**The Old Testament

Over 3,500 years ago, the OT was written on papyrus--a form of paper made out of reeds; the NT was written on parchments (prepared animal skins). These manuscripts were carefully copied by trained scribes so that other copies could be made available for people to read. Relative to the O.T…..

  • One group of scribes, known as the Masoretes, set its standards much higher than all the other scribes. The Masoretes counted every single letter, word, and verse of the Old Testament in order to preserve its accuracy.
  • We have only scarce copies because they took great pride in their ability to copy without error; so that anytime a copy began to fade or show signs of wear, the scribes would either burn it or bury it in the ground. They did not want anyone obtaining a poor copy that could be misread or recopied incorrectly.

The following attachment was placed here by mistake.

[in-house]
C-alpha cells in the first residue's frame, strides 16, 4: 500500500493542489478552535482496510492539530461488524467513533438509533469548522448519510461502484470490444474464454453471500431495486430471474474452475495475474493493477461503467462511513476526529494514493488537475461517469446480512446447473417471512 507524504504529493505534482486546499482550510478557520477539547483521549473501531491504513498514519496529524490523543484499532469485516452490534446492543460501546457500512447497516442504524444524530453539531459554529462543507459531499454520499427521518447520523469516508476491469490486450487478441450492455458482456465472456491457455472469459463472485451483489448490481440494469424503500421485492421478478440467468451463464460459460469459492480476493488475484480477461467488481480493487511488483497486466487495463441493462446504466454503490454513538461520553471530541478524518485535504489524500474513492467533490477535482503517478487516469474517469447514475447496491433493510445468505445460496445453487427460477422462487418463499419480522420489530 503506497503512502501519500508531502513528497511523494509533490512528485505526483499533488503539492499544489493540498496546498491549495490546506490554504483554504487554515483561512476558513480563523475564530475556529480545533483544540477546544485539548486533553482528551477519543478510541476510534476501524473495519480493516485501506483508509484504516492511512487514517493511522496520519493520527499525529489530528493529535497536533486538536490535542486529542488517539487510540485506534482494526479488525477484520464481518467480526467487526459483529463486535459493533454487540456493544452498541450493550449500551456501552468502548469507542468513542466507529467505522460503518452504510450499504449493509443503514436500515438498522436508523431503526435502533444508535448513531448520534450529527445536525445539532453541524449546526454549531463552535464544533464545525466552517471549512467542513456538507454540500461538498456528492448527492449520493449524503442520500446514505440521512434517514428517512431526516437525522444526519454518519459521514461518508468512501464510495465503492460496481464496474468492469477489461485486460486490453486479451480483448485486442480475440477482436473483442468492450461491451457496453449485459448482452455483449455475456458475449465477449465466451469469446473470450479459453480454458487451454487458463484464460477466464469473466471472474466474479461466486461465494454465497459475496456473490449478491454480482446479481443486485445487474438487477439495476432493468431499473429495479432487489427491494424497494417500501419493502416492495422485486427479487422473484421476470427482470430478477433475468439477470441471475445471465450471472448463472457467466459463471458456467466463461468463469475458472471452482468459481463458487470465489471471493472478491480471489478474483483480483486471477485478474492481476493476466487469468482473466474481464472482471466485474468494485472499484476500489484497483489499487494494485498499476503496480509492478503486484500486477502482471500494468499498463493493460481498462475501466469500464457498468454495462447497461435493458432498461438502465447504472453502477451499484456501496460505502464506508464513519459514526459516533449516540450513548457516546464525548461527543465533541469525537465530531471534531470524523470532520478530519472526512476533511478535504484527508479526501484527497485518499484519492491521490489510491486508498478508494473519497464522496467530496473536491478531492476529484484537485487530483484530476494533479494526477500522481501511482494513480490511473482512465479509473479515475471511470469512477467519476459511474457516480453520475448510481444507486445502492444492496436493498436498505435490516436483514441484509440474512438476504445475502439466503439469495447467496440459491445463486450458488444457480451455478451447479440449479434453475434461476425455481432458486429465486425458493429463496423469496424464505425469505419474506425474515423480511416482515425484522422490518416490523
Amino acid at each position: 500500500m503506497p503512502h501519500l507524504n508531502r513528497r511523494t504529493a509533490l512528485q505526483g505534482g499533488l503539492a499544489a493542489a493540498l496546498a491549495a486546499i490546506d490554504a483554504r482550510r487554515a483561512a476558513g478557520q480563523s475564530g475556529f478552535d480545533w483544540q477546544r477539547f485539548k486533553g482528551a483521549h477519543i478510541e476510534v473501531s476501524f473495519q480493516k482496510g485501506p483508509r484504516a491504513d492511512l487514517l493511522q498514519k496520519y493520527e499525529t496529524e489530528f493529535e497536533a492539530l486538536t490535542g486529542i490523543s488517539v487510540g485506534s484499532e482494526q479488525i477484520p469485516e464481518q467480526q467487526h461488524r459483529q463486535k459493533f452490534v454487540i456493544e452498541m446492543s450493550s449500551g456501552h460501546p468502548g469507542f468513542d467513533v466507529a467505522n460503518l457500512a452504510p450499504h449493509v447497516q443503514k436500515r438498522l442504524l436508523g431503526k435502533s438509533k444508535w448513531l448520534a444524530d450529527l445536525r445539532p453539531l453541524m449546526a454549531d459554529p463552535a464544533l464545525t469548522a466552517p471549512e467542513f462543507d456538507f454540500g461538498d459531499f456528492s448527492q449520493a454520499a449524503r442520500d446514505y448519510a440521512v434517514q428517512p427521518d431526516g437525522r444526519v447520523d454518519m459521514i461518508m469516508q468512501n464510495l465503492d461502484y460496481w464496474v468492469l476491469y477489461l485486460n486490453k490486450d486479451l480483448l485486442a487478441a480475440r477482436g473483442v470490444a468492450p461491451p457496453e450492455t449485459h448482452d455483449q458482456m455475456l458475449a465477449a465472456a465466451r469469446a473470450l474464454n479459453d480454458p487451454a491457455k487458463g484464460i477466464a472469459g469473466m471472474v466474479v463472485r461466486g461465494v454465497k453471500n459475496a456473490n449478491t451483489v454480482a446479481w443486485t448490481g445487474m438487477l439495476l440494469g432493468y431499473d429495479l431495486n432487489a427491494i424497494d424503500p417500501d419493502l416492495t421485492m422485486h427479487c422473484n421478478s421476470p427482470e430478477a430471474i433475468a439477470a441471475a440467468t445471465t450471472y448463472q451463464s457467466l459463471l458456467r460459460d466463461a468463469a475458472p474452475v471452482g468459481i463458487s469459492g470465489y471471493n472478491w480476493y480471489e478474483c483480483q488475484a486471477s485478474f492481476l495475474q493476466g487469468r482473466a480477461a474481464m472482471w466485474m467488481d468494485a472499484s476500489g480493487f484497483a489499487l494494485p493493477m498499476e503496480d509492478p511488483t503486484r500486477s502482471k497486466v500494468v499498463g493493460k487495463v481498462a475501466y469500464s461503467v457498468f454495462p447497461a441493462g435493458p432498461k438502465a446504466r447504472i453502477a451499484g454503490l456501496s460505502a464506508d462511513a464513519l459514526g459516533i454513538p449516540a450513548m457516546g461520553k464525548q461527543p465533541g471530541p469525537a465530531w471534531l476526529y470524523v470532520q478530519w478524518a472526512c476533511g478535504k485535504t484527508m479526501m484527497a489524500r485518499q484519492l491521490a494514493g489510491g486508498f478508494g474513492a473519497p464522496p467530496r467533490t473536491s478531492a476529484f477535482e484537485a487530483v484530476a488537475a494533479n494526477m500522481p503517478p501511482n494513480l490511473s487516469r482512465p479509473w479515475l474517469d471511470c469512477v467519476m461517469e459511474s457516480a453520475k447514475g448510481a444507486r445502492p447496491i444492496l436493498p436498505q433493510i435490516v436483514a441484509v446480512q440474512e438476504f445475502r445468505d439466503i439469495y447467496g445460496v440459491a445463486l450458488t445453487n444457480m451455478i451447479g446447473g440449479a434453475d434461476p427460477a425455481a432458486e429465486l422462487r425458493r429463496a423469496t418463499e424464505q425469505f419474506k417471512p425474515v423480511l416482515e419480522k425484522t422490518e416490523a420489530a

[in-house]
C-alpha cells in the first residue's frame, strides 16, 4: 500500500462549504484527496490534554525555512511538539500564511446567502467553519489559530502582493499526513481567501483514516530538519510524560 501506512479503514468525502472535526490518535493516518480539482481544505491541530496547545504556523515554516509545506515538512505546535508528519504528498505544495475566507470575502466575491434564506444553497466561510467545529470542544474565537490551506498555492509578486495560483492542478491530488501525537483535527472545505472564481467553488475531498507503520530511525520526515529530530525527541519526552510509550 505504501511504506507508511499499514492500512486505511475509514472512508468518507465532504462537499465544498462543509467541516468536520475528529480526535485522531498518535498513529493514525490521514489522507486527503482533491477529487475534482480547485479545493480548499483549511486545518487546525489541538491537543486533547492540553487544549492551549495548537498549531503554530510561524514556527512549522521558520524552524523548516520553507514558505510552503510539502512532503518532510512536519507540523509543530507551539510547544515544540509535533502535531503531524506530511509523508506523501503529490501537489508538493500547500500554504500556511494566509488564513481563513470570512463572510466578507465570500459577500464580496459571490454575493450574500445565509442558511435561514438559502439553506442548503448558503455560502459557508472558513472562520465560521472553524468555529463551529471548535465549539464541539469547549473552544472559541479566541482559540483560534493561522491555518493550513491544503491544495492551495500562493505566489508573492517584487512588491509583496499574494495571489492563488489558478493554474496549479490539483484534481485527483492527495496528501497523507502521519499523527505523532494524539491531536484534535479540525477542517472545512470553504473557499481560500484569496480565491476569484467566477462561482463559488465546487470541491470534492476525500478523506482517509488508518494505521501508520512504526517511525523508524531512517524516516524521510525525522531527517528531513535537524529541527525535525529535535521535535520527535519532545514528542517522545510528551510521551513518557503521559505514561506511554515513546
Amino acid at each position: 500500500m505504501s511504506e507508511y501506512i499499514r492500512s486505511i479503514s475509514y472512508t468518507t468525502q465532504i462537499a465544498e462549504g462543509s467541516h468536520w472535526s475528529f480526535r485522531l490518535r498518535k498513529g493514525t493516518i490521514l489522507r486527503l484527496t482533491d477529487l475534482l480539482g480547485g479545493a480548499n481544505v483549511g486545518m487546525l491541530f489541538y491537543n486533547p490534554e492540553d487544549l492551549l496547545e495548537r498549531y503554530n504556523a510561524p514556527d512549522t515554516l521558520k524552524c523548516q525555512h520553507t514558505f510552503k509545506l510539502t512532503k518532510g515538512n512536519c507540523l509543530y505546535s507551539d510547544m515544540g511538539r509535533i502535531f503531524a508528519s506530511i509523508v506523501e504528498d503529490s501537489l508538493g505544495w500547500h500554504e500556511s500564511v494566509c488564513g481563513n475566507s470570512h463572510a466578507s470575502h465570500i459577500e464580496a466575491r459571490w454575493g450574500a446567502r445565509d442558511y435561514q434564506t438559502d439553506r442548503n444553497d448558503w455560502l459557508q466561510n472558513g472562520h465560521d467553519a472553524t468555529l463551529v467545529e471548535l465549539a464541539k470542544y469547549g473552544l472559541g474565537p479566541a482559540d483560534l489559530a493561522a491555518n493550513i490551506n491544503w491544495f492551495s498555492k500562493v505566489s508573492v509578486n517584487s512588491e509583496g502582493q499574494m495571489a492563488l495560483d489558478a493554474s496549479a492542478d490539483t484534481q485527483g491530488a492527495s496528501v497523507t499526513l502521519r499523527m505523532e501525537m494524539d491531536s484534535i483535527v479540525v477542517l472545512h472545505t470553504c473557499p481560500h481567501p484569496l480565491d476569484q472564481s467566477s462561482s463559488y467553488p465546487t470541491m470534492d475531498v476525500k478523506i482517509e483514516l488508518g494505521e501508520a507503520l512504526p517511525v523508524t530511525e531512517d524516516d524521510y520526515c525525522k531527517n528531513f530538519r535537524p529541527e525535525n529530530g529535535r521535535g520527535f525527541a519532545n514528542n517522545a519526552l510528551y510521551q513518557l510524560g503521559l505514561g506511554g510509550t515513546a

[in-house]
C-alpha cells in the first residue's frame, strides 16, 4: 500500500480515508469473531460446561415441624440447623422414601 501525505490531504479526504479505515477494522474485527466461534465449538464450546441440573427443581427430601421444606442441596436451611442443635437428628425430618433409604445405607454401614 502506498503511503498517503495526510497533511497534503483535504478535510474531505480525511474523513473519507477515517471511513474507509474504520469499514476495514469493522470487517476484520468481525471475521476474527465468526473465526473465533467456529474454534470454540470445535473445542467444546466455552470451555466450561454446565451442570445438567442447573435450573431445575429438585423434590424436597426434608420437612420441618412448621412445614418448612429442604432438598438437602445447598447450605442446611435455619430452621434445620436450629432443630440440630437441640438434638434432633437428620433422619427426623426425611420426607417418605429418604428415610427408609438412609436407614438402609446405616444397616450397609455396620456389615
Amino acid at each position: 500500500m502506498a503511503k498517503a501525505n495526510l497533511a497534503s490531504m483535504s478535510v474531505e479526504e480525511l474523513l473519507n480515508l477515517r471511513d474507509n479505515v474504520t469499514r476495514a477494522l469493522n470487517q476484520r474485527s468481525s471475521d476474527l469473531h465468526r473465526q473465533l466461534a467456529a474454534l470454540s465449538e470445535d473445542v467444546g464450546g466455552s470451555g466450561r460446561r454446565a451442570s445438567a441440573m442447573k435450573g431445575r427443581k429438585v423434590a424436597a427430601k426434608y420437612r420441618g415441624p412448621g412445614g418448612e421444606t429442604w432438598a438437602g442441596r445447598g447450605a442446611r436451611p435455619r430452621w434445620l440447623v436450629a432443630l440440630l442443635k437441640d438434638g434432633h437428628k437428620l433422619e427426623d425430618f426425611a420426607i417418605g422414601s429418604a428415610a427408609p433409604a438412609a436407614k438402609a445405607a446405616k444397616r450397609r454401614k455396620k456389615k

• How can we be sure when we read the O.T. that the events are recorded accurately? Consider the evidence:

o       In 1948, an Arab boy was looking for a lost goat. He threw a rock he was playing with accidentally into a small cave, and heard the sound of pottery breaking. Scampering up the hill and into the cave, the boy found some leather scrolls with ancient writing on them…known today as the Dead Sea scrolls…inside the cave were hundreds of scrolls.

o       In the caves, there were copies of several books of the Old Testament. These copies were produced from about 200 B.C. to A.D. 100, making them almost 900 years older than the oldest available copies of Old Testament books. Keep in mind, the Dead Sea scrolls were found in 1948, and the King James Bible was translated into English in 1611.